We're watching you: location-based privacy issues

Share this article:
DAA says consumer groups ready to join in new effort.
DAA says consumer groups ready to join in new effort.

Location-based services that depend upon intimate knowledge of customers' whereabouts give some customers pause. Therefore reconciling information collection with consumer privacy protection has remained top of mind for many marketers.

“Everyone wants the convenience of the location-based services, yet they do not want to be tracked,” says Seth Heine, president of KIDzOUT. “It's a trade off. You can't have one without the other.”

Orlando Veras, a Macy's media relations manager, said maintaining the privacy of its customers is important, which is why Macy's only provides its LBS and QR code services to people who opt in to the services by signing up or downloading apps.

Brian Maynard, Jenn-Air's director of marketing, says that as part of Whirlpool Corporation, the company had strict rules around protecting privacy.

“The only thing we're doing is dropping a cookie to retarget,” Maynard says of the kitchen appliances brand. “We are not capturing or keeping additional information.”

Chia Chen, Digitas' VP of digital, says all clients are concerned with maintaining consumers' privacy, and they are dealing with privacy in two ways.

The first is steering away from implementing marketing methods that violate privacy. The second is being upfront and offering full disclosure when they capture and use information. This makes content more relevant and offers better targeting methods, Chen says.

Without opting in, LBS is not as efficient. In order for LBS to work, consumers have to reveal their current location continuously. Chen says a marketers' concern is: How many consumers will actually accept these terms?

Q&A: Brian McClary, social & emerging media analyst, Ford Motor Co.

Location-based technology and QR codes are in heavy rotation at the Ford Motor Company.

Click to read full Q&A.

He says consumers will likely agree to reveal location only for the period they are searching for places near them. “It's hard to imagine they will agree to marketers using their location on an ongoing basis,” Chen says.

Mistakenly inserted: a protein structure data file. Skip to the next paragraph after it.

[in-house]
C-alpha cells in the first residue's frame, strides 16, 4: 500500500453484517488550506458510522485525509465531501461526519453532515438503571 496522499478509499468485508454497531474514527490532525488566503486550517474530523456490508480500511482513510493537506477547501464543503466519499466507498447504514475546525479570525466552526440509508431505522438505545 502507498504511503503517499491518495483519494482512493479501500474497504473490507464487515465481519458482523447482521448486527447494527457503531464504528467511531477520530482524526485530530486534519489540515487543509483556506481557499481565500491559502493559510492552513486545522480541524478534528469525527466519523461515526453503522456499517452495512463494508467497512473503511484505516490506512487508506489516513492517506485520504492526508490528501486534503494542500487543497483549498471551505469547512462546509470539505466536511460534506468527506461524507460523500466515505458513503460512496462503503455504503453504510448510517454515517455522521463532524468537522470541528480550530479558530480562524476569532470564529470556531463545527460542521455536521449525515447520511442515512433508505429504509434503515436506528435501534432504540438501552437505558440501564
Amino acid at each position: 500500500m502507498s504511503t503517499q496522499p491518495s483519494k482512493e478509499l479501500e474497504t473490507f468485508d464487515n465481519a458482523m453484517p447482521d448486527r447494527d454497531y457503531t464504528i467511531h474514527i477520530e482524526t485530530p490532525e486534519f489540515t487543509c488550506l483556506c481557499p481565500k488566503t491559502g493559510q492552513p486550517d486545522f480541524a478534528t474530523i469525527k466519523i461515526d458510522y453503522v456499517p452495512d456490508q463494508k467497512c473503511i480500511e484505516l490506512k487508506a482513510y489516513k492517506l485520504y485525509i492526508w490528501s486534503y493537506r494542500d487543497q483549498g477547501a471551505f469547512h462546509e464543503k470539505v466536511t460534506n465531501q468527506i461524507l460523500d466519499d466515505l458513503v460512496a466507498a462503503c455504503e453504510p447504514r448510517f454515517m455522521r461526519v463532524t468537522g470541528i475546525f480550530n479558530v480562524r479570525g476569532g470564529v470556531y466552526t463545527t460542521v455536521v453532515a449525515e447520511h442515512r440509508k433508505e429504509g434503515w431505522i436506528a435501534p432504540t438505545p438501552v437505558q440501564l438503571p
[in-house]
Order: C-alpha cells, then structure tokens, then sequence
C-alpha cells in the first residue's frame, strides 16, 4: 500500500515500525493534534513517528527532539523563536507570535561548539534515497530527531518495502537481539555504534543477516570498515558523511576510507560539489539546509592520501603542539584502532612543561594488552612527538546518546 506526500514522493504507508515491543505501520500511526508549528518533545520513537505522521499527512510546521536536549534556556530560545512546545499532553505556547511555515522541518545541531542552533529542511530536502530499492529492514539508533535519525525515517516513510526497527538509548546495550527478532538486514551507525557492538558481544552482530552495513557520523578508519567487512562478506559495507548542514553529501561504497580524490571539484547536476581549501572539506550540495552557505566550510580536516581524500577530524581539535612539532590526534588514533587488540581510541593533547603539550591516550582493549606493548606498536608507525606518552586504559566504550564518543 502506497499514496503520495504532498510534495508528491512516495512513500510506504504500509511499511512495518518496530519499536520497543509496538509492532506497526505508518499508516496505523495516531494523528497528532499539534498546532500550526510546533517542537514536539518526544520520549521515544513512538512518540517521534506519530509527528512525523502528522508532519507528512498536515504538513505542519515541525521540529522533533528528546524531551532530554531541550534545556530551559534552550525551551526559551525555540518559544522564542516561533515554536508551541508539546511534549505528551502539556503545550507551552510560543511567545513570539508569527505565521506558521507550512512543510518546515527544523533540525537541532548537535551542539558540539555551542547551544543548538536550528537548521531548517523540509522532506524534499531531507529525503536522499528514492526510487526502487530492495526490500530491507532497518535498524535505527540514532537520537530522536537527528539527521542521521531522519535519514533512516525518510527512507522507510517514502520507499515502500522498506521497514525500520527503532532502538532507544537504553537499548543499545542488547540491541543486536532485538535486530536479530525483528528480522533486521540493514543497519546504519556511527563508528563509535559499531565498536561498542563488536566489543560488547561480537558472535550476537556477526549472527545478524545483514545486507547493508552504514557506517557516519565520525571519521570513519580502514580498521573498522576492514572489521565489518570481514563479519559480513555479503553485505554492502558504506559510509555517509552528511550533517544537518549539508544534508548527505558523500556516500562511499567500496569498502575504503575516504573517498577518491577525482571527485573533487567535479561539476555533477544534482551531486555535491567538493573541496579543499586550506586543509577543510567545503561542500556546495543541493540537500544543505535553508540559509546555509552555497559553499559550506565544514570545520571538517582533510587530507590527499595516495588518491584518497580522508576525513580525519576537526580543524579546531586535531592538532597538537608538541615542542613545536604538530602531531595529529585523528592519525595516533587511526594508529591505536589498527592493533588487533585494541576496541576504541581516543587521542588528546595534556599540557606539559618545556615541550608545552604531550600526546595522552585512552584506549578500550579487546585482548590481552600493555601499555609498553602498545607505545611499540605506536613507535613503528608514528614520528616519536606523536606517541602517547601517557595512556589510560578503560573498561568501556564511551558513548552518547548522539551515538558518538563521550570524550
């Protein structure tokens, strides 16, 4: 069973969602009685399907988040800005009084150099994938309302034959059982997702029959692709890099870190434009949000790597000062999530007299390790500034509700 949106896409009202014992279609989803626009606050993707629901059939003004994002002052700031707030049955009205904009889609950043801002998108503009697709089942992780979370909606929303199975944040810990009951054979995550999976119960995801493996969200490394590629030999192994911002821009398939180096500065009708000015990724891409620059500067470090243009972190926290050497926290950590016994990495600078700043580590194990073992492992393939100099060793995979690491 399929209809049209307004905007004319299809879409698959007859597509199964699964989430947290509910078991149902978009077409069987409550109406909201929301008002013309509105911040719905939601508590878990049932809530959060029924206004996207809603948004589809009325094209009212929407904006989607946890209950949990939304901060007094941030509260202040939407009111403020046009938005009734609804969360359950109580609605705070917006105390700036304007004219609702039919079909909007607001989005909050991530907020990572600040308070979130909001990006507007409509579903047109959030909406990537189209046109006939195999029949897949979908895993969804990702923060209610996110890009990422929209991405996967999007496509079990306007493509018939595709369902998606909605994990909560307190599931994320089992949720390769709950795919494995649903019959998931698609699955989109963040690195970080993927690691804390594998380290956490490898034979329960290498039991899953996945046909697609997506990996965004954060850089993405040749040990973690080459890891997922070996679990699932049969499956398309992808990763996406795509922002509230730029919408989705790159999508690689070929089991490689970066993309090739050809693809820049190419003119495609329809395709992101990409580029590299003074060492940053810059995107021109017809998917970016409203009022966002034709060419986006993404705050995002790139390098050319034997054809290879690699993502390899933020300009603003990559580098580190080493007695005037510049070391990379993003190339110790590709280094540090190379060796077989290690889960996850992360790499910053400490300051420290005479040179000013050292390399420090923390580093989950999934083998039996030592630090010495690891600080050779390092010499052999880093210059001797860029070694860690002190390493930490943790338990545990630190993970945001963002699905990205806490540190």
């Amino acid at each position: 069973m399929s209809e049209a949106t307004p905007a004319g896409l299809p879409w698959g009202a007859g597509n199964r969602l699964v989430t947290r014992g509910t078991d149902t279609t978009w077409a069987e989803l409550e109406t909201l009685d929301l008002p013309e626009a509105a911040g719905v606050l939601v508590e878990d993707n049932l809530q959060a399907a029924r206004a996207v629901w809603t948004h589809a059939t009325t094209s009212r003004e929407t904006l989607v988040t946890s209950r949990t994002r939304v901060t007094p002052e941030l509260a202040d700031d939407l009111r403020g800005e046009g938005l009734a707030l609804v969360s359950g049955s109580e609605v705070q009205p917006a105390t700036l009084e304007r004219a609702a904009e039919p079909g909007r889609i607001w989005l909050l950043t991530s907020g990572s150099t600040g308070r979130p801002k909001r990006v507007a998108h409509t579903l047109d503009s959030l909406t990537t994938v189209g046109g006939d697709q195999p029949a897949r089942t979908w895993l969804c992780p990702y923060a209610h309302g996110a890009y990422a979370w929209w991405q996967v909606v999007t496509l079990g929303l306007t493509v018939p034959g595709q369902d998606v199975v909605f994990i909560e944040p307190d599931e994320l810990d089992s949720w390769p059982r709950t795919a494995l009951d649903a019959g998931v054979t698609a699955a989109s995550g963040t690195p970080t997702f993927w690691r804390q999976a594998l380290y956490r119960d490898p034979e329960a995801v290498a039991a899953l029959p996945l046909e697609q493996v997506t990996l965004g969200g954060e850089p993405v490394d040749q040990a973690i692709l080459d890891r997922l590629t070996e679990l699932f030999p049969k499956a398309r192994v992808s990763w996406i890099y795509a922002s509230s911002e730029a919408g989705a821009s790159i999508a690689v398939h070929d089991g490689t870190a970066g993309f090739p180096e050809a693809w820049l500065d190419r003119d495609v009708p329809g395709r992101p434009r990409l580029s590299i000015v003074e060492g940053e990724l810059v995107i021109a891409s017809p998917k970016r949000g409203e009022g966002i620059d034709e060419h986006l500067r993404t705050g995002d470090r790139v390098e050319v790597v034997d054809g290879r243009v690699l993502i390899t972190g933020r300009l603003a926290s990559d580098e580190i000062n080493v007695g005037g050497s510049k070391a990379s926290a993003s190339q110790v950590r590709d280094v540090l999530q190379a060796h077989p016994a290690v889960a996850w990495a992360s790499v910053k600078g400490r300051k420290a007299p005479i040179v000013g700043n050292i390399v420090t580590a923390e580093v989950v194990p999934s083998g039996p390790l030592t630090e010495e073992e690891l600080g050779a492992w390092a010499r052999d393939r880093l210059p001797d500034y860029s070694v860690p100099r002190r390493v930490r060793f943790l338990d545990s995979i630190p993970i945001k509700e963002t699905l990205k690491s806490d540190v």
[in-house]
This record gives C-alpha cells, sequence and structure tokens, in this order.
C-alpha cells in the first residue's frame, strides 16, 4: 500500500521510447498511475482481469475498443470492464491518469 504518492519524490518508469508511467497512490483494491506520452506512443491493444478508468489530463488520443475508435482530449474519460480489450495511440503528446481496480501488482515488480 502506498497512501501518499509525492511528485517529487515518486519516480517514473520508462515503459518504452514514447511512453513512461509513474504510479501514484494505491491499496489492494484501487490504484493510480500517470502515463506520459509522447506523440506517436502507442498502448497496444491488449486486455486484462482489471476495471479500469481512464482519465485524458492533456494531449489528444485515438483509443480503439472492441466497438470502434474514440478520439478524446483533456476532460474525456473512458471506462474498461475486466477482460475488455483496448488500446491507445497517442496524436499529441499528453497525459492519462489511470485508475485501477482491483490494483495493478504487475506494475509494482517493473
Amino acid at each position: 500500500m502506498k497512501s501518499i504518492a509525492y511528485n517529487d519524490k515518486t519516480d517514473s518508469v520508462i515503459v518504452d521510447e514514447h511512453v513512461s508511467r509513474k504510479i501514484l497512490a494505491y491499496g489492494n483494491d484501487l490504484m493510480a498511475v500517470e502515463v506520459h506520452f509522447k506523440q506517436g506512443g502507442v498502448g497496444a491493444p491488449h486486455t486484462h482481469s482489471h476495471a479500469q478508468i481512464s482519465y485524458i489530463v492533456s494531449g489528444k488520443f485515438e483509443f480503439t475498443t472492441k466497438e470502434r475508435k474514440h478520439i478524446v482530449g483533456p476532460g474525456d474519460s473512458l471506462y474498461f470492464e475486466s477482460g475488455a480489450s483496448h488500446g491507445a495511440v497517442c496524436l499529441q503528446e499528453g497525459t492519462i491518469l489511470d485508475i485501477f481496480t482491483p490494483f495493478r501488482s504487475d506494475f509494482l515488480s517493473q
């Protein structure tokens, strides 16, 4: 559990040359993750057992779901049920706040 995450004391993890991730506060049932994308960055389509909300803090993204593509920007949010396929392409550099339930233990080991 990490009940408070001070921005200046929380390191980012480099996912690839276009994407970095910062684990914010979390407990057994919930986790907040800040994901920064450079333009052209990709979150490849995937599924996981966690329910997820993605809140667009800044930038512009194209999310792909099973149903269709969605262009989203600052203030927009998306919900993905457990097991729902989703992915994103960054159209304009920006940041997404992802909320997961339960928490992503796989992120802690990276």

Chen says one way to encourage more people to opt into services, whether LBS or QR codes, is to be clear about what people will get in return if they opt in to a service.

Sarah Van Heirseele, VP of digital for Blue Chip Marketing, says marketers no longer need to know the intimate details of a consumer. To avoid privacy issues, she encourages marketers to use what they know from insights to make smart assumptions about potential customers

“Ask for information only when you need to — otherwise don't ask. It's a barrier,” Van Heirseele says. “As you build the relationship then you can ask for more.”

Share this article:
You must be a registered member of Direct Marketing News to post a comment.

Follow us on Twitter @dmnews

Latest Jobs:

Featured Listings

More in Digital Marketing

Mobile Spend Vaults 76 Percent in First Half, IAB Reports

Mobile Spend Vaults 76 Percent in First Half, ...

Overall Internet ad revenues escalate by 15% to $23 billion, also fueled by increased activity in social media and video.

Top 20 Percent Is Twice as Good at Converting as the Rest

Top 20 Percent Is Twice as Good at ...

There are five reasons elite marketers trounce the competition: testing, targeting, spending, mobilizing, and democratizing.

Ecstatic Over Programmatic

Ecstatic Over Programmatic

Ads purchased programmatically will double this year to $10 billion, and then again to $20 billion in 2016, a new study forecasts.